Religion

Hanna a licensed funeral director, embalmer at just nineteen years old

At nineteen years old, Ellisha Hanna is a licensed funeral director and embalmer.

Hanna became interested in the funeral industry after losing her uncle, Tito Davis, to gun violence in 2016.

“During the viewing of his body, I wondered what the process of preparing his body was like. How did they fix the bullet wound and how did they make him look like he was sleeping? So, I asked Mr. Llewellyn Astwood Jr. of Demeritte’s Funeral Home for a job and as I learned by watching the embalmers, I saw how they transformed people,” said Hanna.

It was her experience working there that made Hanna realize her career choice.

Even though she knew she wanted to work with deceased bodies, she decided to enroll in Florida Memorial University to study business administration.

“I have a love for business. Mortuary school was a shorter program, so I decided I could’ve done that after I was done studying business,” said Hanna. “However, I didn’t have the drive or passion to pursue that degree. I realized that mortuary science was my calling, so I withdrew and applied to Gupton Jones College of Funeral Service.”

After she completed the 18-month associate of science program, she had all the skills necessary to immediately start working at a funeral home.

“They taught us how to handle every aspect of funeral preparation and embalming process.”

An advantage that Hanna had is that her professors worked as funeral directors, so she learned “how to handle real-life situations and how to react when certain things don’t go the right way,” she said.

Becoming a licensed funeral director requires a multi-disciplinarian approach. 

“I took classes such as mortuary and business law, pathology, microbiology, embalming, restorative art, psychology, and funeral home management,” said Hanna.

“My favorite class was restorative art because I was so interested in how makeup can be used to restore features. I also enjoyed pathology because I was also curious of how people died without asking them. Psychology taught me how to react to individuals when grieving and how to comfort them using nonverbal and verbal communication. Funeral home management taught me how to run the office.”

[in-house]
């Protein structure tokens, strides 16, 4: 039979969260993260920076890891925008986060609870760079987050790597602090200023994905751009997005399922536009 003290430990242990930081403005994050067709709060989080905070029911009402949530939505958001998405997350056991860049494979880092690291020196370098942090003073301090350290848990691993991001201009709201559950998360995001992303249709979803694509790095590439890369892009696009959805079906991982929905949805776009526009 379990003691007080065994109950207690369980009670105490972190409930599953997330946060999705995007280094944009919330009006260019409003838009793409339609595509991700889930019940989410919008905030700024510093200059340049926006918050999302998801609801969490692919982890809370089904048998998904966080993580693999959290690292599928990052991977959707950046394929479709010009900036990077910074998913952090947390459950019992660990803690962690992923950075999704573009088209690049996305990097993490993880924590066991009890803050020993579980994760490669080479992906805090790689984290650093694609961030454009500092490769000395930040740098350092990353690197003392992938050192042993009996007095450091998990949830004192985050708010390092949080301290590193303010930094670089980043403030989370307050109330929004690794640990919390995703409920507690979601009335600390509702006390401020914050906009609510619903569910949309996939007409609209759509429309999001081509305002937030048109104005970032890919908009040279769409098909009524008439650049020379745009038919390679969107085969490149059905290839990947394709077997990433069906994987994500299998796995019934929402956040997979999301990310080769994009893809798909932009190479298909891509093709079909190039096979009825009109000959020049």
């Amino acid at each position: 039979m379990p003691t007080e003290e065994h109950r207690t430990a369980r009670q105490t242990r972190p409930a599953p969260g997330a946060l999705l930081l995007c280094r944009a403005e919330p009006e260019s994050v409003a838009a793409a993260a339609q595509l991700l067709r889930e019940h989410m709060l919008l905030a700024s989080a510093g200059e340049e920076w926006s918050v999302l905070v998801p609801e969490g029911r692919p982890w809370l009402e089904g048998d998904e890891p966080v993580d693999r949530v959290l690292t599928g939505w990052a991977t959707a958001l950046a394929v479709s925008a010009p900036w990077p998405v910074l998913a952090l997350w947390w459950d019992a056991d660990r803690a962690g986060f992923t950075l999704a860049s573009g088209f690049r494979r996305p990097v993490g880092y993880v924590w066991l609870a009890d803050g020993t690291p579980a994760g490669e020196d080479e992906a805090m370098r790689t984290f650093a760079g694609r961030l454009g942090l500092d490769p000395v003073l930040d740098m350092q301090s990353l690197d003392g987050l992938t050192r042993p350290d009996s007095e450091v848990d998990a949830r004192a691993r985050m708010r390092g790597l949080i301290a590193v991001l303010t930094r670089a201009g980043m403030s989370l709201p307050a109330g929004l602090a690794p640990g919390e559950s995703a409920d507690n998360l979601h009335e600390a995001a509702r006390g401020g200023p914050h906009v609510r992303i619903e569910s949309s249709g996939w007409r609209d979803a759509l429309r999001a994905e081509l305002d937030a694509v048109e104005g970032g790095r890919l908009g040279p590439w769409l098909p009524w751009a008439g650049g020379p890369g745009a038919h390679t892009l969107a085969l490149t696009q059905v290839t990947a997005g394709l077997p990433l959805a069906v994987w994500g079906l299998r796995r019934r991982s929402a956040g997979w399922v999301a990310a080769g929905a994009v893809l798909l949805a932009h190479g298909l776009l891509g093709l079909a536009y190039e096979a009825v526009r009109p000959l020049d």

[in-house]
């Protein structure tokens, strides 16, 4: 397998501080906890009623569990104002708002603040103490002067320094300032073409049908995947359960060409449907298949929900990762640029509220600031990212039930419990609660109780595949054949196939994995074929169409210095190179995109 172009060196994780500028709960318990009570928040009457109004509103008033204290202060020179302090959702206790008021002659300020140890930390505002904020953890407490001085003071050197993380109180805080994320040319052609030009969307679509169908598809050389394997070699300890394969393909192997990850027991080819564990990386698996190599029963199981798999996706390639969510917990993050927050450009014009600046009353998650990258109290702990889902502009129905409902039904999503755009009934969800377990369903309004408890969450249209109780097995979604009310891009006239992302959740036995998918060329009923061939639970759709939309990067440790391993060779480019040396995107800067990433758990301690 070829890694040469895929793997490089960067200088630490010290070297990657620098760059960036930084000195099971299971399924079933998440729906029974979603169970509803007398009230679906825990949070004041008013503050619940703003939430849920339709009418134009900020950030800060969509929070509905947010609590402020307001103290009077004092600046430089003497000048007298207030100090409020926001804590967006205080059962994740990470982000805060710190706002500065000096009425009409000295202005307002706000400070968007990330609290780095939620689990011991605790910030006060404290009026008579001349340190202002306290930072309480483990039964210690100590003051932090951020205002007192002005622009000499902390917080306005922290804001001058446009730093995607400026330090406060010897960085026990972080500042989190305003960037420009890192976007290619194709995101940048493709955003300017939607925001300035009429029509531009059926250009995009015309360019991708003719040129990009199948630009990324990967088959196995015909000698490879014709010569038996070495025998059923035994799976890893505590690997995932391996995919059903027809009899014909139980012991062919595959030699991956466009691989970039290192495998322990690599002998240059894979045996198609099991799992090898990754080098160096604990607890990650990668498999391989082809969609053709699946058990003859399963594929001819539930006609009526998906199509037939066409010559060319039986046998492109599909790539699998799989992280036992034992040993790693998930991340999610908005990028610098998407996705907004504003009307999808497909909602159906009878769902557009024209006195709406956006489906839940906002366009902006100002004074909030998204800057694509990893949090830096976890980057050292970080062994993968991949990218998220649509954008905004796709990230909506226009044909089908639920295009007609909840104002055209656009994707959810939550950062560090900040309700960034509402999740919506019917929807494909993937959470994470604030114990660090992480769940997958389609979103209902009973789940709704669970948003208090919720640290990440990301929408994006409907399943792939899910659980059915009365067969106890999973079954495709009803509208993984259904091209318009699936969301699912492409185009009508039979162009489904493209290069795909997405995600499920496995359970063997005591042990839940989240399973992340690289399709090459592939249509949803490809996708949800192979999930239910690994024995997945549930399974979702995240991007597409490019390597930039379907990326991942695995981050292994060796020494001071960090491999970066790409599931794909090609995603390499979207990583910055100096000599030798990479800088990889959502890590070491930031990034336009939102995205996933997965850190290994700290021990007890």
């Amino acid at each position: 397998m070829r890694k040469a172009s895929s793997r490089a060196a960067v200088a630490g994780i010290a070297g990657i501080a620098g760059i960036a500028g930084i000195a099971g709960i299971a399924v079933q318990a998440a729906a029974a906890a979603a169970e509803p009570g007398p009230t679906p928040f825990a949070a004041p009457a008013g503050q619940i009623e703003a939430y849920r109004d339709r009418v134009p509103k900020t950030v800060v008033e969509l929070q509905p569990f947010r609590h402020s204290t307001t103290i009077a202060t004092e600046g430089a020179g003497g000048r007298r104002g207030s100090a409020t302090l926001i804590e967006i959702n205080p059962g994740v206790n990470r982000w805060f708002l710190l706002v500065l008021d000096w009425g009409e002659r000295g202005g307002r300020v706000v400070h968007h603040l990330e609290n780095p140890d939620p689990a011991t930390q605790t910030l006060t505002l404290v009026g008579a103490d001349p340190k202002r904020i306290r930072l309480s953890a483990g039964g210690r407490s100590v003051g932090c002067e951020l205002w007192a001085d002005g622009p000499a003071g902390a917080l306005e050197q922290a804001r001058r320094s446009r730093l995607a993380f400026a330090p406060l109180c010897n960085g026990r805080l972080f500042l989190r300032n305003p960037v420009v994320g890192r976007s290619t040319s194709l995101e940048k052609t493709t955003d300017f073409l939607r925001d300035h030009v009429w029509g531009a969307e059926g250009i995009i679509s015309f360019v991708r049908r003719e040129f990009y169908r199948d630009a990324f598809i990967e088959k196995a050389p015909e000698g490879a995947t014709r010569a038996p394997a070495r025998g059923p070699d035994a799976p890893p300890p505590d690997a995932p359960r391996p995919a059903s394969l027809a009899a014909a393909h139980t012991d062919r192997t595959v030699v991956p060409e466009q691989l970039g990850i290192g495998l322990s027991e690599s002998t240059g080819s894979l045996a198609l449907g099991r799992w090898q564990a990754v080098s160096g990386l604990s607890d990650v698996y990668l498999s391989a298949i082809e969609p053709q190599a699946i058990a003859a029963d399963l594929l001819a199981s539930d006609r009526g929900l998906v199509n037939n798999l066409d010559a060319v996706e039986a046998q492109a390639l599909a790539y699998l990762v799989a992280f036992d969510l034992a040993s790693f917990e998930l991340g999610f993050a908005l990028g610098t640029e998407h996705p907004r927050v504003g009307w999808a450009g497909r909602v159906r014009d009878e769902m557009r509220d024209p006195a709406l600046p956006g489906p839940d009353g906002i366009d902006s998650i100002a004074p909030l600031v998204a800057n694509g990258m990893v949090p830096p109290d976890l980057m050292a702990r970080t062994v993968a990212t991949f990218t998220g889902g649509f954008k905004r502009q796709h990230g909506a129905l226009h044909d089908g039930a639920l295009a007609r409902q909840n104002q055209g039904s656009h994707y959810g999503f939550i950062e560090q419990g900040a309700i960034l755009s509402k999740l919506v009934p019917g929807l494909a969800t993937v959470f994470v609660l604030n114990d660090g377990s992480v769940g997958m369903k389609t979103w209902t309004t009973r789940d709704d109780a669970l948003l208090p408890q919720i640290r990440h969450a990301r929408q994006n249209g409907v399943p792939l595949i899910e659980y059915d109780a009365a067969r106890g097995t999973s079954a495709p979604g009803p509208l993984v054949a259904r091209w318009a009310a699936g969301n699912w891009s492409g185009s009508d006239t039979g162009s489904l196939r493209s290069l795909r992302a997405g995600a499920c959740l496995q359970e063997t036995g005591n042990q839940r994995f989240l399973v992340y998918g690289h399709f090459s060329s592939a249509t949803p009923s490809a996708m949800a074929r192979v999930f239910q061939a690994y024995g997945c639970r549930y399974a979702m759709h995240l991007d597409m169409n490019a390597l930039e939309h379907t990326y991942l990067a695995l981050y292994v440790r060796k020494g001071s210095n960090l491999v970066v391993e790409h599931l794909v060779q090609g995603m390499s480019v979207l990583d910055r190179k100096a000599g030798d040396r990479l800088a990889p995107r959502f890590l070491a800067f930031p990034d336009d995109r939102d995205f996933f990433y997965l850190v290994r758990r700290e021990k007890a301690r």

Hanna has this message for those who think her career choice is strange, “Someone has to do it, but it’s not as bad as people make it seem.”

Although she enjoys some aspects of preparing a body for burial that some people find repulsive, such as embalming, Hanna finds joy in “seeing somebody smile because their parent looks amazing, or transforming a body in death to look better after a tragic accident”.

Hanna said that she is more afraid of those who are living than the dead. 

“These individuals are just waiting to transfer to their next phase of life.”

She returned home from school and briefly worked at a local funeral home before deciding to return to the United States, Miami specifically, where she will work.

Although she is grateful for the opportunity she has had to work in Nassau, she wants to branch out and learn more, so that she can gain the experience needed to run her own funeral home in the future.

“I’ve faced many challenges as a 19-year-old woman in the funeral home industry in The Bahamas. I’ve been told I should be a lady attendant and not a funeral director. I should wear skirts and dresses instead of pants. I should be doing office work and not embalming bodies,” said Hanna.

She has decided, however, to let those words motivate her to continue to pursue her passion in hopes that her love for the field will take her to the top.

Her long-term plans include creating a non-profit organization for girls who are interested in mortuary science that will provide scholarships, housing accommodations and an opportunity to work in the funeral home she hopes to own and operate one day.

“With mortuary science being a male-dominated field in The Bahamas, I’m advocating for women that we can be just as good as a man or even better,” said Hanna.

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